14379504Run with the Wolves is written by a Canadian author living in Toronto and is an interesting take on history.  Set in our timeline, Run with the Wolves takes place in a fictional country called Varakov, and focuses on several key characters, most of them lycanthropes in some way or another.

First we are introduced to a young farm boy named Willie in a neighboring country of Medinia when a pack of werewolves came hunting and the poor lad got bit.  Taken in by the human leader of this pack, Willie is carried across the border and taught the ways of the werewolf, and their bond with another pack of lycanthropes, were worgs.

This book is one of the more interesting ones I’ve come across in a long while.  Not only is a spin on history that we know of, (the book refers frequently to historical character such as Atillia the Hun and Ghengis Khan, as well as events such as the Christian crusades) but it’s an interesting take on lycanthropy in that it does not strictly affect humans.  Not only do we have humans who turn into half man half wolf creatures called werewolves, but we also have wolves that turn into something more when the moon shines full and high: worgs.

Worgs are fictional creatures, most of those who have watch The Lord of the Rings will recognize them most easily as the creatures the orcs rode into battle.  Large, mean, nasty creatures worgs are.  And when the wolves that run with the humans change, they are little different to those who aren’t part of the pack.

But alas and alack, the story does not focus on these fascinating creatures.  Mostly it focuses on the king of Varakov a ‘man’ who calls himself Lord Victor, and what seem to be his discending spirial into madness.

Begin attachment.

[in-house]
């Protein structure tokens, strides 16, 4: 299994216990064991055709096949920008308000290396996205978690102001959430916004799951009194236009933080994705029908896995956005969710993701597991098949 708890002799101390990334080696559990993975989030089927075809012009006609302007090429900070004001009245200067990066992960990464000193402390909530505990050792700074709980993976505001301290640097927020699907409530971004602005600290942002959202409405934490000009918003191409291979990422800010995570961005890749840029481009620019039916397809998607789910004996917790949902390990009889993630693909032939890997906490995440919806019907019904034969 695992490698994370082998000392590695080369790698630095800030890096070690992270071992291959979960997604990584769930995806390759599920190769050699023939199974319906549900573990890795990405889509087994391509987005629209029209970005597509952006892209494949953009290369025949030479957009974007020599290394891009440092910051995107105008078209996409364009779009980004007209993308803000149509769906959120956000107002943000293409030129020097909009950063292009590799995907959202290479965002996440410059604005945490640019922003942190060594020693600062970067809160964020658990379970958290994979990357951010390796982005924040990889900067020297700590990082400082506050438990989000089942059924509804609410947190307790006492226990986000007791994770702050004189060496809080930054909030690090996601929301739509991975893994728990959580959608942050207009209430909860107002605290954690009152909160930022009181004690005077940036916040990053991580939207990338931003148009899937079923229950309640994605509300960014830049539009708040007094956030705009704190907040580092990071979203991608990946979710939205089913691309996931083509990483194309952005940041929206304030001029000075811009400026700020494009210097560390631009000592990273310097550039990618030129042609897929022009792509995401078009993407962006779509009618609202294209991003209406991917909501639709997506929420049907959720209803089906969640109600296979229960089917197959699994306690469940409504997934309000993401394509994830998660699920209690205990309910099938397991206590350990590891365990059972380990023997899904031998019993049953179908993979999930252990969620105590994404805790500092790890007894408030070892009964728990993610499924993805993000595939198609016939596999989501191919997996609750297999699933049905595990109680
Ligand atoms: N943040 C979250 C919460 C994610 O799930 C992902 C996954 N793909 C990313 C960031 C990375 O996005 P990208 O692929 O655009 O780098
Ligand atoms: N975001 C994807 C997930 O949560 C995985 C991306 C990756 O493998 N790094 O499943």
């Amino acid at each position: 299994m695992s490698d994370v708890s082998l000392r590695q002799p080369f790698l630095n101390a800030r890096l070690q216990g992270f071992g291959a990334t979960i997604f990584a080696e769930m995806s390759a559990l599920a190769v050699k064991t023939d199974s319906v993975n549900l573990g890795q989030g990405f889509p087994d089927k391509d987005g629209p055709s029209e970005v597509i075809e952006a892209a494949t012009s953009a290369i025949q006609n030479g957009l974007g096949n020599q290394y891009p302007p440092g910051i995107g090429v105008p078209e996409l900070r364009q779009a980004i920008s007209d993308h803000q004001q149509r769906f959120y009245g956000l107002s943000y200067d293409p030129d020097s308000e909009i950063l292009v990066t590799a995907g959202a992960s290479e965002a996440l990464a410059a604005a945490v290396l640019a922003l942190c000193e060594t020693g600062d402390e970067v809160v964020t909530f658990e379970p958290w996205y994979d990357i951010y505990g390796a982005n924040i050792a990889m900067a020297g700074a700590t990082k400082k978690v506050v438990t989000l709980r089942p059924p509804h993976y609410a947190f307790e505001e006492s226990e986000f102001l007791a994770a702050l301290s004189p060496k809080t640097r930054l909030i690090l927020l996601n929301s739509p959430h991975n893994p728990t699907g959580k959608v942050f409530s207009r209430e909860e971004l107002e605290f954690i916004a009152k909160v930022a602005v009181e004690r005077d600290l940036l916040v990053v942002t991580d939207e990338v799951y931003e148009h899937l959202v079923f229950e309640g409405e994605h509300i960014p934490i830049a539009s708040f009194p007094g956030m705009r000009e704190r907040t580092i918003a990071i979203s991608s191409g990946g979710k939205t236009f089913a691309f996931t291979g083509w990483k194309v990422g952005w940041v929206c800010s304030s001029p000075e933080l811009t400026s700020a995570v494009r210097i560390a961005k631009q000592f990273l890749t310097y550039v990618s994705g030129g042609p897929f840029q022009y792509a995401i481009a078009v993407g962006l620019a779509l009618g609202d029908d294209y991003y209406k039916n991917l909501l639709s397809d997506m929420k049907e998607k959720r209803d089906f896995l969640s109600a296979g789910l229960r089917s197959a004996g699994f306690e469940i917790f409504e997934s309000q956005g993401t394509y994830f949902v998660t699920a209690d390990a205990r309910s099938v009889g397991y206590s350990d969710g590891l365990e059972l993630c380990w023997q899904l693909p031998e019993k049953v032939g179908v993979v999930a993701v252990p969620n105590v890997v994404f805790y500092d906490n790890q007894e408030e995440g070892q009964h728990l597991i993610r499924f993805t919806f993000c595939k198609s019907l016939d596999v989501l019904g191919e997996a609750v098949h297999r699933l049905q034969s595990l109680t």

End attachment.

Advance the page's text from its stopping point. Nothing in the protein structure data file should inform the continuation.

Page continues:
The Pack is in service to Lord Victor, and Lord Victor sent them into young Willie’s home land of Medinia to stir up troubles and keep Medinia in a state of war with another country, as Lord Victor claims visions that one or both of these countries would turn their eyes to Varakov if ever they made peace.  But lord Victor has some issues of his own, what with dark wizards, blood drinking, and shape shifting into a winged demon at will…

There were some issues with this book, mostly with minor grammar mistakes that the editor missed and with the pacing.  It moved more slowly than it should have at some points, focusing largely on the history and economic structure of the countries the story takes place in, so despite the information being interesting and largely beneficial to the overall story, the pace of the story did lag because of it.

The first of what I can only assume to be a trilogy, I think I am looking forward to the next home, and hopefully these minor kinks will have been worked out by then.

Next up, Saga Volume 1 by Brian K. Vaughn

15704307When two soldiers from opposite sides of a never-ending galactic war fall in love, they risk everything to bring a fragile new life into a dangerous old universe. From New York Times bestselling writer Brian K. Vaughan (Y: The Last Man, Ex Machina) and critically acclaimed artist Fiona Staples (Mystery Society, North 40), Saga is the sweeping tale of one young family fighting to find their place in the worlds. Fantasy and science fiction are wed like never before in this sexy, subversive drama for adults.

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